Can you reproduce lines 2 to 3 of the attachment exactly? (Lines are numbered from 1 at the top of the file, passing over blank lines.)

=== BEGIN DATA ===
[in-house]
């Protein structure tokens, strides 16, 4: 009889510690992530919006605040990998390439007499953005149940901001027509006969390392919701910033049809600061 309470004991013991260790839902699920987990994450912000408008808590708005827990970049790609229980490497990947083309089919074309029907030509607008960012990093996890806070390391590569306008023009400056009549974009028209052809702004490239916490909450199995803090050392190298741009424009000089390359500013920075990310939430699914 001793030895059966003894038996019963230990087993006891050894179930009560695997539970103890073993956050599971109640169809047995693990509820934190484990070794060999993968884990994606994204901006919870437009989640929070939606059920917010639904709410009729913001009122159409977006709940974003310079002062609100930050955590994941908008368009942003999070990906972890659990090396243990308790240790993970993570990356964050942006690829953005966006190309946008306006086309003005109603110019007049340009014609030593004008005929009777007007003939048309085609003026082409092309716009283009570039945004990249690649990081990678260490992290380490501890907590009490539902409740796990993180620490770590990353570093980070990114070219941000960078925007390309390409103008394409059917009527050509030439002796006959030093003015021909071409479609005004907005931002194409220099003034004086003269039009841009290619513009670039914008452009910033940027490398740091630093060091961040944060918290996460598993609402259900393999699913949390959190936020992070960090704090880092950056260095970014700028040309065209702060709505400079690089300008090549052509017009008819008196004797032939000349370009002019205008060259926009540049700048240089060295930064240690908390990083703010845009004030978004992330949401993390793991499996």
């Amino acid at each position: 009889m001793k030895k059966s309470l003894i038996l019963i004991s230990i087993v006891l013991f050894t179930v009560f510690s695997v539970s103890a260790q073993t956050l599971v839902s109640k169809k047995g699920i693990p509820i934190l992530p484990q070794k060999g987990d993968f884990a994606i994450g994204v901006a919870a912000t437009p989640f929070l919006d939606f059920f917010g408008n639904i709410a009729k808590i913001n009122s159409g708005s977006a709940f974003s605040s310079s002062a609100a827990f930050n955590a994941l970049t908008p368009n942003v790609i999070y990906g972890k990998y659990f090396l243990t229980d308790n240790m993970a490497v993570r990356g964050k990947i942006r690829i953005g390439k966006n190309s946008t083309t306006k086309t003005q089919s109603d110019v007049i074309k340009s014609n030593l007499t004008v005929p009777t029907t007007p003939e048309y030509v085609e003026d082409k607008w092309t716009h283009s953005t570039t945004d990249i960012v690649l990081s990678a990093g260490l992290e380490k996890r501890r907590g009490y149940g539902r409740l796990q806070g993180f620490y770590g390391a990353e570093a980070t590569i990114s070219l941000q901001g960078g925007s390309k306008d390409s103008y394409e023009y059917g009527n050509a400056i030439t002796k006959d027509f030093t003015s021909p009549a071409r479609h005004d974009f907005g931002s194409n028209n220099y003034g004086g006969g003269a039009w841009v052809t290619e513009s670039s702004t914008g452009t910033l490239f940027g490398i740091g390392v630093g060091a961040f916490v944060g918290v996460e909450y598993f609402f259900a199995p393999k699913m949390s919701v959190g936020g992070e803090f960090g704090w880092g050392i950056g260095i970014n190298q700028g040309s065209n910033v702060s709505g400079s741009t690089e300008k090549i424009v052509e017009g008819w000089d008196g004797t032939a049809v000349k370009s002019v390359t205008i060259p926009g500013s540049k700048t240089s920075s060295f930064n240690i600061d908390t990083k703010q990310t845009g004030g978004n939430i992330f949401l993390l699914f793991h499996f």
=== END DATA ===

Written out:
């Protein structure tokens, strides 16, 4: 009889510690992530919006605040990998390439007499953005149940901001027509006969390392919701910033049809600061 309470004991013991260790839902699920987990994450912000408008808590708005827990970049790609229980490497990947083309089919074309029907030509607008960012990093996890806070390391590569306008023009400056009549974009028209052809702004490239916490909450199995803090050392190298741009424009000089390359500013920075990310939430699914 001793030895059966003894038996019963230990087993006891050894179930009560695997539970103890073993956050599971109640169809047995693990509820934190484990070794060999993968884990994606994204901006919870437009989640929070939606059920917010639904709410009729913001009122159409977006709940974003310079002062609100930050955590994941908008368009942003999070990906972890659990090396243990308790240790993970993570990356964050942006690829953005966006190309946008306006086309003005109603110019007049340009014609030593004008005929009777007007003939048309085609003026082409092309716009283009570039945004990249690649990081990678260490992290380490501890907590009490539902409740796990993180620490770590990353570093980070990114070219941000960078925007390309390409103008394409059917009527050509030439002796006959030093003015021909071409479609005004907005931002194409220099003034004086003269039009841009290619513009670039914008452009910033940027490398740091630093060091961040944060918290996460598993609402259900393999699913949390959190936020992070960090704090880092950056260095970014700028040309065209702060709505400079690089300008090549052509017009008819008196004797032939000349370009002019205008060259926009540049700048240089060295930064240690908390990083703010845009004030978004992330949401993390793991499996």
């Amino acid at each position: 009889m001793k030895k059966s309470l003894i038996l019963i004991s230990i087993v006891l013991f050894t179930v009560f510690s695997v539970s103890a260790q073993t956050l599971v839902s109640k169809k047995g699920i693990p509820i934190l992530p484990q070794k060999g987990d993968f884990a994606i994450g994204v901006a919870a912000t437009p989640f929070l919006d939606f059920f917010g408008n639904i709410a009729k808590i913001n009122s159409g708005s977006a709940f974003s605040s310079s002062a609100a827990f930050n955590a994941l970049t908008p368009n942003v790609i999070y990906g972890k990998y659990f090396l243990t229980d308790n240790m993970a490497v993570r990356g964050k990947i942006r690829i953005g390439k966006n190309s946008t083309t306006k086309t003005q089919s109603d110019v007049i074309k340009s014609n030593l007499t004008v005929p009777t029907t007007p003939e048309y030509v085609e003026d082409k607008w092309t716009h283009s953005t570039t945004d990249i960012v690649l990081s990678a990093g260490l992290e380490k996890r501890r907590g009490y149940g539902r409740l796990q806070g993180f620490y770590g390391a990353e570093a980070t590569i990114s070219l941000q901001g960078g925007s390309k306008d390409s103008y394409e023009y059917g009527n050509a400056i030439t002796k006959d027509f030093t003015s021909p009549a071409r479609h005004d974009f907005g931002s194409n028209n220099y003034g004086g006969g003269a039009w841009v052809t290619e513009s670039s702004t914008g452009t910033l490239f940027g490398i740091g390392v630093g060091a961040f916490v944060g918290v996460e909450y598993f609402f259900a199995p393999k699913m949390s919701v959190g936020g992070e803090f960090g704090w880092g050392i950056g260095i970014n190298q700028g040309s065209n910033v702060s709505g400079s741009t690089e300008k090549i424009v052509e017009g008819w000089d008196g004797t032939a049809v000349k370009s002019v390359t205008i060259p926009g500013s540049k700048t240089s920075s060295f930064n240690i600061d908390t990083k703010q990310t845009g004030g978004n939430i992330f949401l993390l699914f793991h499996f």